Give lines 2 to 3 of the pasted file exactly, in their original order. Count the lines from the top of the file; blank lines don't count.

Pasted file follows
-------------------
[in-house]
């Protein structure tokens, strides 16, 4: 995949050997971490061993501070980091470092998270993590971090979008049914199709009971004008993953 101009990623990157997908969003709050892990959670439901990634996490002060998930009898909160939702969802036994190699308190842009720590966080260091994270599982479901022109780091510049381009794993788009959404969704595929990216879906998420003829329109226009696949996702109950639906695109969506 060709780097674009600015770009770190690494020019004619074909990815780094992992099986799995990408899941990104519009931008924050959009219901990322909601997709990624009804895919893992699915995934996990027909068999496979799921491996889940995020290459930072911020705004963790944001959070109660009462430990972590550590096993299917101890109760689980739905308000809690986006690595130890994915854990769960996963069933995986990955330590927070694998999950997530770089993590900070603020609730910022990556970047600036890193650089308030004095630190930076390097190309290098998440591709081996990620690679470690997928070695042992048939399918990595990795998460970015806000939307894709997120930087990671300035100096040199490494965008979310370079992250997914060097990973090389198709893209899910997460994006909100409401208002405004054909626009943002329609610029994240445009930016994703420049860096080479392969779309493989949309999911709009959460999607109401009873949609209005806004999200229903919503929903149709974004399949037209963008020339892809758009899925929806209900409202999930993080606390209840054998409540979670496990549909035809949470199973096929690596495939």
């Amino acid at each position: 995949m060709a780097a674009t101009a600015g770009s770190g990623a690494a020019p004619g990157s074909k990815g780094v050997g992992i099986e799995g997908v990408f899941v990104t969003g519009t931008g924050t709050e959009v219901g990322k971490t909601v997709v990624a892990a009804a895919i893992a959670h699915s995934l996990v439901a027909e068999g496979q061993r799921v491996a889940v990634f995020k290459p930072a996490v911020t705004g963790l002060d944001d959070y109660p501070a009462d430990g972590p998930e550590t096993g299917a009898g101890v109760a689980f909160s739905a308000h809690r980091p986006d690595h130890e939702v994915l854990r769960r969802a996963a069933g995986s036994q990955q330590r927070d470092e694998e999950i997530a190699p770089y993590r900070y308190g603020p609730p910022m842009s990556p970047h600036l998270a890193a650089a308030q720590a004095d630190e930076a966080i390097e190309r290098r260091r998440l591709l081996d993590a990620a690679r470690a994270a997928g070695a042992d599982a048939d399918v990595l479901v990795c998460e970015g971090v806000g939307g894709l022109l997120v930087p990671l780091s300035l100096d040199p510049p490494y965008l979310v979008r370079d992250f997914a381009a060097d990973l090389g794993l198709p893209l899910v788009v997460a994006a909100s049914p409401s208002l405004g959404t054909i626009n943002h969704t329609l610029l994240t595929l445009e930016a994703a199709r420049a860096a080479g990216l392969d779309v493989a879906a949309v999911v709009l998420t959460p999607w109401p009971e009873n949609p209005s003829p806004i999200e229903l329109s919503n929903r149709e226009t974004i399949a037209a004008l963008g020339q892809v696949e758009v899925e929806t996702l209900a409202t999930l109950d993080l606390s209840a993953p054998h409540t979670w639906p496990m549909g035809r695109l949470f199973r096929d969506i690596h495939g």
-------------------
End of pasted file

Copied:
């Protein structure tokens, strides 16, 4: 995949050997971490061993501070980091470092998270993590971090979008049914199709009971004008993953 101009990623990157997908969003709050892990959670439901990634996490002060998930009898909160939702969802036994190699308190842009720590966080260091994270599982479901022109780091510049381009794993788009959404969704595929990216879906998420003829329109226009696949996702109950639906695109969506 060709780097674009600015770009770190690494020019004619074909990815780094992992099986799995990408899941990104519009931008924050959009219901990322909601997709990624009804895919893992699915995934996990027909068999496979799921491996889940995020290459930072911020705004963790944001959070109660009462430990972590550590096993299917101890109760689980739905308000809690986006690595130890994915854990769960996963069933995986990955330590927070694998999950997530770089993590900070603020609730910022990556970047600036890193650089308030004095630190930076390097190309290098998440591709081996990620690679470690997928070695042992048939399918990595990795998460970015806000939307894709997120930087990671300035100096040199490494965008979310370079992250997914060097990973090389198709893209899910997460994006909100409401208002405004054909626009943002329609610029994240445009930016994703420049860096080479392969779309493989949309999911709009959460999607109401009873949609209005806004999200229903919503929903149709974004399949037209963008020339892809758009899925929806209900409202999930993080606390209840054998409540979670496990549909035809949470199973096929690596495939």
């Amino acid at each position: 995949m060709a780097a674009t101009a600015g770009s770190g990623a690494a020019p004619g990157s074909k990815g780094v050997g992992i099986e799995g997908v990408f899941v990104t969003g519009t931008g924050t709050e959009v219901g990322k971490t909601v997709v990624a892990a009804a895919i893992a959670h699915s995934l996990v439901a027909e068999g496979q061993r799921v491996a889940v990634f995020k290459p930072a996490v911020t705004g963790l002060d944001d959070y109660p501070a009462d430990g972590p998930e550590t096993g299917a009898g101890v109760a689980f909160s739905a308000h809690r980091p986006d690595h130890e939702v994915l854990r769960r969802a996963a069933g995986s036994q990955q330590r927070d470092e694998e999950i997530a190699p770089y993590r900070y308190g603020p609730p910022m842009s990556p970047h600036l998270a890193a650089a308030q720590a004095d630190e930076a966080i390097e190309r290098r260091r998440l591709l081996d993590a990620a690679r470690a994270a997928g070695a042992d599982a048939d399918v990595l479901v990795c998460e970015g971090v806000g939307g894709l022109l997120v930087p990671l780091s300035l100096d040199p510049p490494y965008l979310v979008r370079d992250f997914a381009a060097d990973l090389g794993l198709p893209l899910v788009v997460a994006a909100s049914p409401s208002l405004g959404t054909i626009n943002h969704t329609l610029l994240t595929l445009e930016a994703a199709r420049a860096a080479g990216l392969d779309v493989a879906a949309v999911v709009l998420t959460p999607w109401p009971e009873n949609p209005s003829p806004i999200e229903l329109s919503n929903r149709e226009t974004i399949a037209a004008l963008g020339q892809v696949e758009v899925e929806t996702l209900a409202t999930l109950d993080l606390s209840a993953p054998h409540t979670w639906p496990m549909g035809r695109l949470f199973r096929d969506i690596h495939g």